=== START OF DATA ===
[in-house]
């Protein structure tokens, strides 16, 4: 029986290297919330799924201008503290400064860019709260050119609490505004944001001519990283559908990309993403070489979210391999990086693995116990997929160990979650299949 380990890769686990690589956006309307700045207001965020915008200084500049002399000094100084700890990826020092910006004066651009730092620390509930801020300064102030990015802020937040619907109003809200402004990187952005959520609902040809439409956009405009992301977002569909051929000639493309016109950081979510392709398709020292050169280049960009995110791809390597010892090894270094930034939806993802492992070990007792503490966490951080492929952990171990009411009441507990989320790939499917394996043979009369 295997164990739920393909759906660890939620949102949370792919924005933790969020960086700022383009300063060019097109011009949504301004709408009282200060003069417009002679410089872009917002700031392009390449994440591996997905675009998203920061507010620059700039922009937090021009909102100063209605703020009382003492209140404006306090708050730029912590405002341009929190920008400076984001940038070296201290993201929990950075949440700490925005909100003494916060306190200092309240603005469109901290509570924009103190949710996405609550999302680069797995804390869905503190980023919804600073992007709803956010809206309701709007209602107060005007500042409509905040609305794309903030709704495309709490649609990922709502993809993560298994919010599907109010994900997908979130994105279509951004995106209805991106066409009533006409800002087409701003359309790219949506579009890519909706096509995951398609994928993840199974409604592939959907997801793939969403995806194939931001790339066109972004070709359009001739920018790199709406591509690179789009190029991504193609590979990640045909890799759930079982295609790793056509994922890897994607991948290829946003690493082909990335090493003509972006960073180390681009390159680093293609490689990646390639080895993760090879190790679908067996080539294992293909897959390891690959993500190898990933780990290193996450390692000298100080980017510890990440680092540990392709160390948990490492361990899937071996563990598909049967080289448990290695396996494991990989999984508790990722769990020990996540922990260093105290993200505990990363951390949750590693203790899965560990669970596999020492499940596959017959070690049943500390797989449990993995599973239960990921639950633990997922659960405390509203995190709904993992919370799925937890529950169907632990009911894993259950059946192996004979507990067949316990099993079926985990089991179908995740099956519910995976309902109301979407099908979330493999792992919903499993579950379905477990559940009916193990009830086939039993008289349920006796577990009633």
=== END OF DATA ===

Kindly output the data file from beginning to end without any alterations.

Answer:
[in-house]
């Protein structure tokens, strides 16, 4: 029986290297919330799924201008503290400064860019709260050119609490505004944001001519990283559908990309993403070489979210391999990086693995116990997929160990979650299949 380990890769686990690589956006309307700045207001965020915008200084500049002399000094100084700890990826020092910006004066651009730092620390509930801020300064102030990015802020937040619907109003809200402004990187952005959520609902040809439409956009405009992301977002569909051929000639493309016109950081979510392709398709020292050169280049960009995110791809390597010892090894270094930034939806993802492992070990007792503490966490951080492929952990171990009411009441507990989320790939499917394996043979009369 295997164990739920393909759906660890939620949102949370792919924005933790969020960086700022383009300063060019097109011009949504301004709408009282200060003069417009002679410089872009917002700031392009390449994440591996997905675009998203920061507010620059700039922009937090021009909102100063209605703020009382003492209140404006306090708050730029912590405002341009929190920008400076984001940038070296201290993201929990950075949440700490925005909100003494916060306190200092309240603005469109901290509570924009103190949710996405609550999302680069797995804390869905503190980023919804600073992007709803956010809206309701709007209602107060005007500042409509905040609305794309903030709704495309709490649609990922709502993809993560298994919010599907109010994900997908979130994105279509951004995106209805991106066409009533006409800002087409701003359309790219949506579009890519909706096509995951398609994928993840199974409604592939959907997801793939969403995806194939931001790339066109972004070709359009001739920018790199709406591509690179789009190029991504193609590979990640045909890799759930079982295609790793056509994922890897994607991948290829946003690493082909990335090493003509972006960073180390681009390159680093293609490689990646390639080895993760090879190790679908067996080539294992293909897959390891690959993500190898990933780990290193996450390692000298100080980017510890990440680092540990392709160390948990490492361990899937071996563990598909049967080289448990290695396996494991990989999984508790990722769990020990996540922990260093105290993200505990990363951390949750590693203790899965560990669970596999020492499940596959017959070690049943500390797989449990993995599973239960990921639950633990997922659960405390509203995190709904993992919370799925937890529950169907632990009911894993259950059946192996004979507990067949316990099993079926985990089991179908995740099956519910995976309902109301979407099908979330493999792992919903499993579950379905477990559940009916193990009830086939039993008289349920006796577990009633």